House Democrats urge closer look at Korean trade deal

Rep. Larry Kissell (D-N.C.), co-chairman of the Textile Caucus, said the agreement would "wreak havoc on our domestic textile industry, rewarding companies that ship jobs overseas and inflating our ever growing trade deficit with communist China."

"I will do all I can to defeat this trade deal and work to save the jobs of the hardworking people of my district," he said.  

The push to halt the long-delayed Korean deal comes a day before a scheduled hearing at the House Ways and Means Subcommittee on Trade where it's expected Chairman Kevin BradyKevin Patrick BradyRepublicans open to targeted China tariffs despite steel flap GOP pushes for 'phase two' of tax cuts Lighthizer, Ross set to talk trade on Capitol Hill next week MORE (R-Texas) and other lawmakers will argue that the agreements are overdue and need to be wrapped up and sent to Congress for approval. 

"We don’t need any more tweaks around the edges and recycled talking points," said Rep. Mike Michaud (R-Maine), chairman of the House Trade Working Group. "This is a bad deal for our country, and the American people deserve to know the truth about this trade agreement and what it will mean for our economy, national security and the future of our manufacturing sector.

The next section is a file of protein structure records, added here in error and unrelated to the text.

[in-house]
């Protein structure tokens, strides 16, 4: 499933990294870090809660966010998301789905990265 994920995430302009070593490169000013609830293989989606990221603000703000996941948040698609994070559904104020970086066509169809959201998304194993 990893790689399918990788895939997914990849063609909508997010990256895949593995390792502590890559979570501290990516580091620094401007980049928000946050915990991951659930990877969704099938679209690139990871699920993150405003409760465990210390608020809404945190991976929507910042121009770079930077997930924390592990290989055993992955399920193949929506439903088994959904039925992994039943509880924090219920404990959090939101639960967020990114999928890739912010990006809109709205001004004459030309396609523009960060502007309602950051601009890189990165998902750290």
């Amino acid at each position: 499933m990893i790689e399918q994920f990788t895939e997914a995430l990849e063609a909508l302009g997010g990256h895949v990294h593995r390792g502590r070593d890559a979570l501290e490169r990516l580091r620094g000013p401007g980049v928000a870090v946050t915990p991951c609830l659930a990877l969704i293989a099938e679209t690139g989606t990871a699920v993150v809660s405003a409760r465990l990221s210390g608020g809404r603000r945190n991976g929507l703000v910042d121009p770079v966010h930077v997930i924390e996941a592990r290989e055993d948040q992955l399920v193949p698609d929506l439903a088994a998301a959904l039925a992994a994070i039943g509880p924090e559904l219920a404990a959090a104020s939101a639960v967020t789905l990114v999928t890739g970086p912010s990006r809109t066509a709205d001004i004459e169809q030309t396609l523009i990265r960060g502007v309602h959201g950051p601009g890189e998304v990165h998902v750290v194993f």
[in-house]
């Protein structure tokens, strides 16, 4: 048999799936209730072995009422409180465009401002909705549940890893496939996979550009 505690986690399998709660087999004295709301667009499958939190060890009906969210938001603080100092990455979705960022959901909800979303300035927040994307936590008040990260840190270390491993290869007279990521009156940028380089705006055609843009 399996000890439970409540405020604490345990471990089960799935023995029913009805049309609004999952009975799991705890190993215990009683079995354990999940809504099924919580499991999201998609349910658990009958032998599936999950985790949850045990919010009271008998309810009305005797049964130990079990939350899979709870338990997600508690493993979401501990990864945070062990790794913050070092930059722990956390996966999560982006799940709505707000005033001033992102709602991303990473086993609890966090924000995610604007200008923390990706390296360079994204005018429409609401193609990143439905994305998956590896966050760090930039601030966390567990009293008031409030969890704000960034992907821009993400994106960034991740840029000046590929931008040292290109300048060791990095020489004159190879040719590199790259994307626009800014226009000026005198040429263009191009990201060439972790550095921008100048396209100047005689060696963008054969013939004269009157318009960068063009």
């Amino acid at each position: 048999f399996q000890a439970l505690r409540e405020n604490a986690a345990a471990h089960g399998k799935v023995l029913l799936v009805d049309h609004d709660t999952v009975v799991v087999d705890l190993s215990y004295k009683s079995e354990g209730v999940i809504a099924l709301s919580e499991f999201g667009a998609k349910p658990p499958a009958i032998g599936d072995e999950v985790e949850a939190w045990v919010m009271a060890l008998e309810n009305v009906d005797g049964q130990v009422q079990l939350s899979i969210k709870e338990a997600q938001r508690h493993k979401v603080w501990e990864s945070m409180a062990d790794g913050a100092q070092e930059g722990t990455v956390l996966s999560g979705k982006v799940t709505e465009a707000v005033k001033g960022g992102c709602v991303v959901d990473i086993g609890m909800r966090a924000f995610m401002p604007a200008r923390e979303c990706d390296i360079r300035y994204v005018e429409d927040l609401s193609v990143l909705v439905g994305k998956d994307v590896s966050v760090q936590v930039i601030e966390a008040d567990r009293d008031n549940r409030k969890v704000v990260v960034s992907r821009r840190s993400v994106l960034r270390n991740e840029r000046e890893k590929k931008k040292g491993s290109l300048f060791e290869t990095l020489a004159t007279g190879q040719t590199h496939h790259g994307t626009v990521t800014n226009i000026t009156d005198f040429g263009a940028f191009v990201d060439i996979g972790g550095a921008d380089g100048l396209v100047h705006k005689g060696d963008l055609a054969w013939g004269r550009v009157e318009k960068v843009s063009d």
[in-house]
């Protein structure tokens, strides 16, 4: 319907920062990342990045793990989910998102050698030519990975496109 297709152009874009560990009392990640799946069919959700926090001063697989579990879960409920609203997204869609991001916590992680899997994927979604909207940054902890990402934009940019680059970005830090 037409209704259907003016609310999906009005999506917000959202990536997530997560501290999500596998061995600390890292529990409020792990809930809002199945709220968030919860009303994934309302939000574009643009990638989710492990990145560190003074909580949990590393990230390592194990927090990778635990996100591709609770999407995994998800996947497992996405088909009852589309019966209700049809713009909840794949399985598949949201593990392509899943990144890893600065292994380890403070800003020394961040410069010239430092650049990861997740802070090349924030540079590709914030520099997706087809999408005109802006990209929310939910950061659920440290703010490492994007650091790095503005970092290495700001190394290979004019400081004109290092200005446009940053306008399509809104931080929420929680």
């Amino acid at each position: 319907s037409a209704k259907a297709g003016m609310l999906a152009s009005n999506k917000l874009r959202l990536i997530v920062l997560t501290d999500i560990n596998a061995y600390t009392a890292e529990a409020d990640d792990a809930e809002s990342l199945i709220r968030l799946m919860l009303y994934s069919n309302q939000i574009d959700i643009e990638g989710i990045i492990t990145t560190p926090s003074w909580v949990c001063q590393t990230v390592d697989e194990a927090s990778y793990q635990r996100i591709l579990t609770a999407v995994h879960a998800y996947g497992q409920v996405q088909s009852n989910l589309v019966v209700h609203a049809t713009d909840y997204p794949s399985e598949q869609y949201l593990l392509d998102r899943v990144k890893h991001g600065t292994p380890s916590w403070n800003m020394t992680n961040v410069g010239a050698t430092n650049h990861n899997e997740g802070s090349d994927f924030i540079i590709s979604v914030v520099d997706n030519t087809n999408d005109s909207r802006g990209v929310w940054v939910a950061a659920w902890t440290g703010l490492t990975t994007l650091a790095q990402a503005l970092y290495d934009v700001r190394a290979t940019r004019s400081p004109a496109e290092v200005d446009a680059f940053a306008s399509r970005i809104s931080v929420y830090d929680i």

Meanwhile, Democrats and Republicans on both sides of the Capitol are clamoring for the Obama administration to send them all three pending trade accords with Korea, Colombia and Panama. 

U.S. Trade Representative Ron Kirk told lawmakers last week that Korea deal is ready for congressional approval and the other two deals are still in the works but edging closer to completion. 

A group of 44 Senate Republicans sent a letter on Monday to President Obama vowing to hold up for the Commerce Department and other trade-related nominations until all three agreements are lined up for ratification. 

The move was backed by Brady and House Ways and Means Chairman Dave Camp (R-Mich.). But Senate Finance Chairman Max BaucusMax Sieben BaucusFarmers hit Trump on trade in new ad Feinstein’s trouble underlines Democratic Party’s shift to left 2020 Dems pose a big dilemma for Schumer MORE (D-Mont.) disagreed with the tactic, calling it a diversion to completing the agreements. 

The lawmakers also argued that the deal would hurt the manufacturing sector, the auto supply chain and allow for Chinese auto parts to be used in American-made and Korean cars. 

"At a time when our economy is struggling to dig out of the worst economic crisis since the Great Depression, our nation’s workers cannot afford another race to the bottom trade agreement,” said Rep. George Miller (D-Calif.), ranking member on the House Education and Workforce Committee.

Rep. Jan Schakowsky (D-Ill.), chairwoman of International Workers Rights Caucus, added that the growing reliance of the U.S. on imports and a "lack of industrial infrastructure" has created a national security concern.